CAIRO: Egyptian President Abdel Fattah al-Sisi on Saturday opened a strategic naval base on the Mediterranean Sea close to the border with Libya.
Egypt says the July 3 base will help it protect strategic and economic interests as well as helping guard against irregular migration as it works to boost its naval presence on the Mediterranean and the Red Sea.
“It is the latest Egyptian military base on the Mediterranean, and will be focused on securing the country’s northern and western front,” the Egyptian presidency said in a statement.
The ceremony was attended by Crown Prince of Abu Dhabi, Sheikh Mohammed bin Zayed Al-Nahyan and Libya’s unity president.
At the inauguration, two Mistral helicopter carriers acquired from France were on display alongside a German-made submarine and two recently delivered FREMM-class Italian frigates.
Naval forces performed exercises that included the firing of rockets, parachute jumps and an amphibious landing as Sisi and his guests looked on from the bridge of one of the Mistrals.
The base lies some 255 kilometers (160 miles) west of Alexandria, towards the border with Libya, a country where both Egypt and the United Arab Emirates have played a key military role.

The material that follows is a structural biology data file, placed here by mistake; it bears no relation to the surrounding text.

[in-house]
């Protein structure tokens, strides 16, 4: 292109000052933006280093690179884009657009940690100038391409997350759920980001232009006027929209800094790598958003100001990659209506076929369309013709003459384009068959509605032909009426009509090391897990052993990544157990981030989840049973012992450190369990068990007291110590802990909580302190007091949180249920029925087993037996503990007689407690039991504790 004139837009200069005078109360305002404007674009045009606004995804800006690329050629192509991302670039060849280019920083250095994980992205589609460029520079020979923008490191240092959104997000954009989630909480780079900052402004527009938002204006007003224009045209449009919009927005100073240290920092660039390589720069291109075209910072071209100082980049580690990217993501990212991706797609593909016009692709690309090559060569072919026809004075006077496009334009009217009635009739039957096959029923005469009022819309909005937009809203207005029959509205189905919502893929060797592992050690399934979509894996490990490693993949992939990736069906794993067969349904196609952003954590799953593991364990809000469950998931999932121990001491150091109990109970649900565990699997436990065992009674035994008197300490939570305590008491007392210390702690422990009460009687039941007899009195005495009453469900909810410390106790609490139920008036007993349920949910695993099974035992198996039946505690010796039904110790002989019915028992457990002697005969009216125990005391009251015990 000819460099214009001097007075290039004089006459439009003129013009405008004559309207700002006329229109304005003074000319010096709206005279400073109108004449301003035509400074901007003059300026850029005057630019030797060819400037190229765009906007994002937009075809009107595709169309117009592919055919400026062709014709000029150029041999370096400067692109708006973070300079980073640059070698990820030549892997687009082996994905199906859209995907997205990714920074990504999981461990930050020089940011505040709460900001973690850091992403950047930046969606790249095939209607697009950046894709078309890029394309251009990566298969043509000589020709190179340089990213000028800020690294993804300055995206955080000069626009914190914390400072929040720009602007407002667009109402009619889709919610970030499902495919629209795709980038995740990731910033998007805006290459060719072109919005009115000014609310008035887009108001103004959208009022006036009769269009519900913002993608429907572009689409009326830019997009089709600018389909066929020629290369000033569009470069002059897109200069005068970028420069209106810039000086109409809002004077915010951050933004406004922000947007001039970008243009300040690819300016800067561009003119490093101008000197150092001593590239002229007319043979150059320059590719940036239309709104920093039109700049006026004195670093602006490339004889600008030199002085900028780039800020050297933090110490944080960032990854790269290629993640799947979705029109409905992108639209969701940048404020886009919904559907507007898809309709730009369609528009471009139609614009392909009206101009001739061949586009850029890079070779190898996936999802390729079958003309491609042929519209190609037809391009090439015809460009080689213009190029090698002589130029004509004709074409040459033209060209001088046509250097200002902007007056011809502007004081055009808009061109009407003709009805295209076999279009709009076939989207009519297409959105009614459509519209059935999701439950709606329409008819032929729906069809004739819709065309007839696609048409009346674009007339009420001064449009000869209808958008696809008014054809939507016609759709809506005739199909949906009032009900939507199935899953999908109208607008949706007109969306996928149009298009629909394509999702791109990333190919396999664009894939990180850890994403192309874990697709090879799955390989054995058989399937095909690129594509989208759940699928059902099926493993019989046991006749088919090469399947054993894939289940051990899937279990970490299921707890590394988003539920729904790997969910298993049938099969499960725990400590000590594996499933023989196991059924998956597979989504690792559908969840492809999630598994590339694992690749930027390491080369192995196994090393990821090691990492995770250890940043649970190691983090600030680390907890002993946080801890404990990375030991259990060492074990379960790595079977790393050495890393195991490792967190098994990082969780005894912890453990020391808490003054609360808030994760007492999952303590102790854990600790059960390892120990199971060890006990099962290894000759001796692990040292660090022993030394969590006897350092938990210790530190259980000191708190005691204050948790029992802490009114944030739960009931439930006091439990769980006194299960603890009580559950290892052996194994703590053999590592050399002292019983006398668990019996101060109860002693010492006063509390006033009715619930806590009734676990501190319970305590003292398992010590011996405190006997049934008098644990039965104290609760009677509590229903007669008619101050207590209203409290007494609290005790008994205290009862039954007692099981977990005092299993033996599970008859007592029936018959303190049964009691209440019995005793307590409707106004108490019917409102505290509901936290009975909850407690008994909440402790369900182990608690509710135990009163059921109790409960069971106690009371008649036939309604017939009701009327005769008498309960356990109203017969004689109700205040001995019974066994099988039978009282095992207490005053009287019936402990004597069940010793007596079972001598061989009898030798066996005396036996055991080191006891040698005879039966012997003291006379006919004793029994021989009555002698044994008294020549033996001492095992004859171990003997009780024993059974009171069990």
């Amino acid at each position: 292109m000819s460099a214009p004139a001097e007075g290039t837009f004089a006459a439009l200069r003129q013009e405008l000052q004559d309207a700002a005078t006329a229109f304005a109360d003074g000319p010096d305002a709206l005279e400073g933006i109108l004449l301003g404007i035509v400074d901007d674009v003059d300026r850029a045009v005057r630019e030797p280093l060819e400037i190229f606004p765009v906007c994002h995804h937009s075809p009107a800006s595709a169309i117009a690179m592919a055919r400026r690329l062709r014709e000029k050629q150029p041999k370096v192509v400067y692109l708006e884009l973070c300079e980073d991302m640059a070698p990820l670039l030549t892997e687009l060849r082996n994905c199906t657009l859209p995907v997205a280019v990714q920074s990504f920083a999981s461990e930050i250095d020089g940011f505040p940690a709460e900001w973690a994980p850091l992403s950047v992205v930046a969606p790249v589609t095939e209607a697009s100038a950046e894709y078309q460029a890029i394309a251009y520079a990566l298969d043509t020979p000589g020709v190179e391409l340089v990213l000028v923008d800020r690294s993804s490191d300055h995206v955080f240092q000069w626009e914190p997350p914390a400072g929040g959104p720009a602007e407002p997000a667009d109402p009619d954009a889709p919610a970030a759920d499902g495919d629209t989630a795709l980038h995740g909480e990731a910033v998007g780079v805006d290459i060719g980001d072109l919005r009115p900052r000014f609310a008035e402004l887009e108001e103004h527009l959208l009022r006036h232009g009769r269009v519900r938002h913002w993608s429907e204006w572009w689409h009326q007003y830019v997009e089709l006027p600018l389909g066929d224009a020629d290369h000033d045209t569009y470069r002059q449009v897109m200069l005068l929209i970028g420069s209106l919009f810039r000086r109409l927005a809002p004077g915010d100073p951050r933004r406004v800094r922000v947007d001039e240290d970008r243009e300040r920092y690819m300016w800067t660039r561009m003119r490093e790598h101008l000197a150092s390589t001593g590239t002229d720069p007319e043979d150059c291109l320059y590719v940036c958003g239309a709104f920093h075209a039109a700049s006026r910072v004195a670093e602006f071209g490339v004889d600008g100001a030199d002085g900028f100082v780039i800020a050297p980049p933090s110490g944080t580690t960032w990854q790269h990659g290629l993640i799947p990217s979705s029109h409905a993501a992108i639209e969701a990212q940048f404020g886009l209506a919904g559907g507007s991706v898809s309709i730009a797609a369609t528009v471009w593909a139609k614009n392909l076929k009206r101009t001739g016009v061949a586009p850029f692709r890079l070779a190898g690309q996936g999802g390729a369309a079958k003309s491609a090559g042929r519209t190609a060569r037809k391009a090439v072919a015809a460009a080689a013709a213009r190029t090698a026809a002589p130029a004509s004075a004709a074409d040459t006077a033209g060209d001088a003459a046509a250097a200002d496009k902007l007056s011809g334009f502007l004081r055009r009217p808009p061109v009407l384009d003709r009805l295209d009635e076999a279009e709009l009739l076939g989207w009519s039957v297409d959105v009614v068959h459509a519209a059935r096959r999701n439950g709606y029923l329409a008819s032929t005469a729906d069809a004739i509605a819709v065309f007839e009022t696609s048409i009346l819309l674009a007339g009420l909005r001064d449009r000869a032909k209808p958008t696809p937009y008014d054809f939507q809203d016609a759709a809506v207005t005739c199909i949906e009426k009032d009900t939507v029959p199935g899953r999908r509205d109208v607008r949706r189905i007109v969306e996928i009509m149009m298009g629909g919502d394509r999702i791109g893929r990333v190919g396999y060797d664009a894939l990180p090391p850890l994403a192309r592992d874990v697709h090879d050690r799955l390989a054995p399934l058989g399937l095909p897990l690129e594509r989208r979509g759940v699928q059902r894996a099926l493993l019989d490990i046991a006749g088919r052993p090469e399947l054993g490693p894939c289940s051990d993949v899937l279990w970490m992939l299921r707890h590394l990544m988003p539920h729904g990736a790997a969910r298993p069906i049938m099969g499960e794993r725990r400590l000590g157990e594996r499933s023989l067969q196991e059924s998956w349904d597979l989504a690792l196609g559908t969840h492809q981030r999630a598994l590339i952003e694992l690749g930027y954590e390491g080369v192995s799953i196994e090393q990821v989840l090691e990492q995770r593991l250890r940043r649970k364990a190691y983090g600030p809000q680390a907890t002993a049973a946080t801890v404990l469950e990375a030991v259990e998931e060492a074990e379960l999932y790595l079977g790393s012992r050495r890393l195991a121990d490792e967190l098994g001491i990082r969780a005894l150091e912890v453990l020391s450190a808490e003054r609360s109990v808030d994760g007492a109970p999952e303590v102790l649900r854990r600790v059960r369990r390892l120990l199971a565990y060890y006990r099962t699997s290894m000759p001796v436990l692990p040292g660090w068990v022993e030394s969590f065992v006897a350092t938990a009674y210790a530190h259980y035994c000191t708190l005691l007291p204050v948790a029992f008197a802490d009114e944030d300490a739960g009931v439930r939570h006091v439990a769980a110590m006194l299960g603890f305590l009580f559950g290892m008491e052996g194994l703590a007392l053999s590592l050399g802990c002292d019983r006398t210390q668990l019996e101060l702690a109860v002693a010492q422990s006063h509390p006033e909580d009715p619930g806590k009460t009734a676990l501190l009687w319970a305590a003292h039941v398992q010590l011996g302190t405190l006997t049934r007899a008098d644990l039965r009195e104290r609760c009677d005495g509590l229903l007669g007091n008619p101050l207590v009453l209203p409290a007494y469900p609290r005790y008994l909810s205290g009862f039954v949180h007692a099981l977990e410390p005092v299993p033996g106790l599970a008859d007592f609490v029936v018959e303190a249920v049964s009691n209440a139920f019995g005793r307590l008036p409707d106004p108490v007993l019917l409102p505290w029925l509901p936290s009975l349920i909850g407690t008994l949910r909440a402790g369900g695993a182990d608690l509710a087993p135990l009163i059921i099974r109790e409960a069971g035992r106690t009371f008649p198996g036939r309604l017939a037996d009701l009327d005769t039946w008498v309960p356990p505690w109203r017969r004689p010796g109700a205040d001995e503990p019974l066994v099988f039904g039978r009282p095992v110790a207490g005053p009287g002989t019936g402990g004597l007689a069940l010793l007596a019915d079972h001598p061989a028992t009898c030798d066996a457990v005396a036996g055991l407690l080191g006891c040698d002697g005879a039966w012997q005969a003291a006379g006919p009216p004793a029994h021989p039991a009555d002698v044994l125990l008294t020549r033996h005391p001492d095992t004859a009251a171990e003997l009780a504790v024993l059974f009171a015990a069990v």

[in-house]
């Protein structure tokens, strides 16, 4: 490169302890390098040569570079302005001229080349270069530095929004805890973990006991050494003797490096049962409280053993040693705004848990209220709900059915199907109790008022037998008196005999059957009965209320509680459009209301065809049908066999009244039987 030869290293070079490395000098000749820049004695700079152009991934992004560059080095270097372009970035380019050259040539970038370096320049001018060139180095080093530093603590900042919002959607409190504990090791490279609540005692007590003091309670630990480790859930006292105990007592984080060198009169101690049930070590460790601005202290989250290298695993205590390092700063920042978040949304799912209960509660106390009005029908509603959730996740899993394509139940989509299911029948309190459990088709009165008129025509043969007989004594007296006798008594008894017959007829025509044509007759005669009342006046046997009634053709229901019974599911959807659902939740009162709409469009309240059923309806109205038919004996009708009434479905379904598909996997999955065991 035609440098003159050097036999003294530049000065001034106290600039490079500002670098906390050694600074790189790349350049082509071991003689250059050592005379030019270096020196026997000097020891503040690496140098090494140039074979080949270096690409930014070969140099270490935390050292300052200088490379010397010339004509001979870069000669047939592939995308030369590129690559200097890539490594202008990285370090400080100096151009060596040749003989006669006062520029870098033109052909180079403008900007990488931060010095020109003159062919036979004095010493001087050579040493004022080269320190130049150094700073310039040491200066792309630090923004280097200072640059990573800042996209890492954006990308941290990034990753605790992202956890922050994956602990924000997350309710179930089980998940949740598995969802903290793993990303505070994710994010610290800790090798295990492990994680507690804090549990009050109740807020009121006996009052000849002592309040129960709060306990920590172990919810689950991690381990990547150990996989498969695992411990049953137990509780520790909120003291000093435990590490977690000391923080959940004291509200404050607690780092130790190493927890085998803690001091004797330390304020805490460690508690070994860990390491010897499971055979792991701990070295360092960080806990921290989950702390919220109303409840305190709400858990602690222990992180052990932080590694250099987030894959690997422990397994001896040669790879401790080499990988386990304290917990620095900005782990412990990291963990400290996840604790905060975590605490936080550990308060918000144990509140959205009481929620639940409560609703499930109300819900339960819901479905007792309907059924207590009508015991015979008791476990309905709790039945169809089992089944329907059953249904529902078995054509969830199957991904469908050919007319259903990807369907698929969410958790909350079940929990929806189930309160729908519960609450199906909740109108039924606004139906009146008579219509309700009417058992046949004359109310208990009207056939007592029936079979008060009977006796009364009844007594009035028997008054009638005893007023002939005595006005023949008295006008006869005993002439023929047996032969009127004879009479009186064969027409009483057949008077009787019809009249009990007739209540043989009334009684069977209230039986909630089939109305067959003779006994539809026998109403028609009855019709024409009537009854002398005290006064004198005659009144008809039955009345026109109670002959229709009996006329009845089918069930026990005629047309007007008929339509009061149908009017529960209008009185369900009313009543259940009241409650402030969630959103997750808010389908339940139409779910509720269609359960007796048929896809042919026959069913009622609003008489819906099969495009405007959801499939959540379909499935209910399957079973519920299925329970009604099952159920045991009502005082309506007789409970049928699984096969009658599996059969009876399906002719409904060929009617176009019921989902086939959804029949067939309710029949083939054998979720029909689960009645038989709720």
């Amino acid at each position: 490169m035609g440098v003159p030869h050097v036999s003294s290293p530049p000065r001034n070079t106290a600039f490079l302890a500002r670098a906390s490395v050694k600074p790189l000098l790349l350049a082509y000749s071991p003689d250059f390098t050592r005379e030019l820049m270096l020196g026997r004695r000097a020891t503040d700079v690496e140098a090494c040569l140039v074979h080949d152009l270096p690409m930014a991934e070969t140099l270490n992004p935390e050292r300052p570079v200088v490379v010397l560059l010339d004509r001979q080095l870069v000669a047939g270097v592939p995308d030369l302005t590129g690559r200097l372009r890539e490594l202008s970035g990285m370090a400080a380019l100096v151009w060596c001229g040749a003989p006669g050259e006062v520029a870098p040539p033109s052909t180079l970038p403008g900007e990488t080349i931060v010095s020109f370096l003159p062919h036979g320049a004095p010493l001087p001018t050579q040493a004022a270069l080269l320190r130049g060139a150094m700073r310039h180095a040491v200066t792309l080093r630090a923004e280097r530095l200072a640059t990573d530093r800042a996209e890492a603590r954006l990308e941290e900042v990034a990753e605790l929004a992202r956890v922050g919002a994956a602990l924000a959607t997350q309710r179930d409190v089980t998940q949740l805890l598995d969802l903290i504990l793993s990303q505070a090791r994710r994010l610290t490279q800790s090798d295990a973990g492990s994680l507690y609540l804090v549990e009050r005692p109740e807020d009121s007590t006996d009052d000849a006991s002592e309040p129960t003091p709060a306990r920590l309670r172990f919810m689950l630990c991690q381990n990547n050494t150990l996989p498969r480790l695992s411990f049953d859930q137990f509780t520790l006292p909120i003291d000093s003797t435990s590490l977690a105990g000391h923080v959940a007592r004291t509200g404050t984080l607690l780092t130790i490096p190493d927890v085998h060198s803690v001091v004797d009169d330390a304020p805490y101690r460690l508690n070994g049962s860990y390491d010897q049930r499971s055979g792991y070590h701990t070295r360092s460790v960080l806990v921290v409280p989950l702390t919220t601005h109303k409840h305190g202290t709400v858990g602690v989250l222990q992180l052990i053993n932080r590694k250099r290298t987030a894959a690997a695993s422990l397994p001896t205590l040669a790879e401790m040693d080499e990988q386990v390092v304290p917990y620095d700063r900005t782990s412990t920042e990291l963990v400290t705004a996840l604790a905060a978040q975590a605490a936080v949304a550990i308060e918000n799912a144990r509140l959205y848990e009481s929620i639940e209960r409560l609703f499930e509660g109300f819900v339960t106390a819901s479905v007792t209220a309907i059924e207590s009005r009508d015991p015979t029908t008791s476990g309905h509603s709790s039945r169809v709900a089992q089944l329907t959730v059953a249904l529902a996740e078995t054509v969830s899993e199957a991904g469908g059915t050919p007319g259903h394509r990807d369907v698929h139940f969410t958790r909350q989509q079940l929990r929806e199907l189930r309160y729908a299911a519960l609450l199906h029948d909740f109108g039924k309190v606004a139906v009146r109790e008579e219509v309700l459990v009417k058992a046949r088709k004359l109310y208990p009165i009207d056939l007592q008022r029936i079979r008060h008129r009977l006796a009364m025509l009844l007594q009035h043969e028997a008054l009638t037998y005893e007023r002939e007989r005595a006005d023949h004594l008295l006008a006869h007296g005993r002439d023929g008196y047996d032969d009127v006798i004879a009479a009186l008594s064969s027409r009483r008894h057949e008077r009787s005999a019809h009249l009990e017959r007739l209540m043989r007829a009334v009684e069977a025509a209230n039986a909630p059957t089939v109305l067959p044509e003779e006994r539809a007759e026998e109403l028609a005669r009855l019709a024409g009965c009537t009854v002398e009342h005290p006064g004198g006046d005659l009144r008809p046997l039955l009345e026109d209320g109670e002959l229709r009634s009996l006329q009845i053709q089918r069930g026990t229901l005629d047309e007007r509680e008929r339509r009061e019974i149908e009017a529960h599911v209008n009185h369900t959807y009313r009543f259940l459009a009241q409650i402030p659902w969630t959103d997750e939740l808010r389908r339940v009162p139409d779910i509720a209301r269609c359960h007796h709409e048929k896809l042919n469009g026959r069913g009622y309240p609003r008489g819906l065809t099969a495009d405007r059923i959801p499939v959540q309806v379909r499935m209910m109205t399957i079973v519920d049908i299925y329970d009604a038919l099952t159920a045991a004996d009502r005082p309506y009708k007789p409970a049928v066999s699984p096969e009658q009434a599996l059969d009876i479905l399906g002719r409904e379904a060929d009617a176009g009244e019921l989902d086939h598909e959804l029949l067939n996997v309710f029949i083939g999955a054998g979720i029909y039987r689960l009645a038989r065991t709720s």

A state-run newspaper reported that the base includes an airstrip and a 1,000-metre (3,280-foot) long pier. It is spread over more than 10 sq km and has a 1,000-metre naval quay with a water depth of 14 metres and also has quays for commercial shipping.
The opening coincided with the eighth anniversary since Sisi led the military ouster of Muslim Brotherhood president Mohamed Morsi in 2013
The eastern border has been a key security concern for Egypt as Libya slid into turmoil after 2011, though it has beefed up its presence in the area.
Egypt and the United Arab Emirates, where Sheikh Mohammed is de facto ruler, backed the eastern-based commander Khalifa Haftar in the civil conflict that developed in Libya after 2014, but Cairo has increasingly thrown its support behind a United Nations-led political effort to reunify the country.
Mohamed al-Menfi, who attended the opening, is part of that process as head of Libya’s three-man presidential council.
Egypt has also experienced tensions with Turkey — which backed Haftar’s western rivals in Libya — over maritime rights in the gas-rich eastern Mediterranean. However, Cairo and Ankara have taken cautious steps this year to mend relations.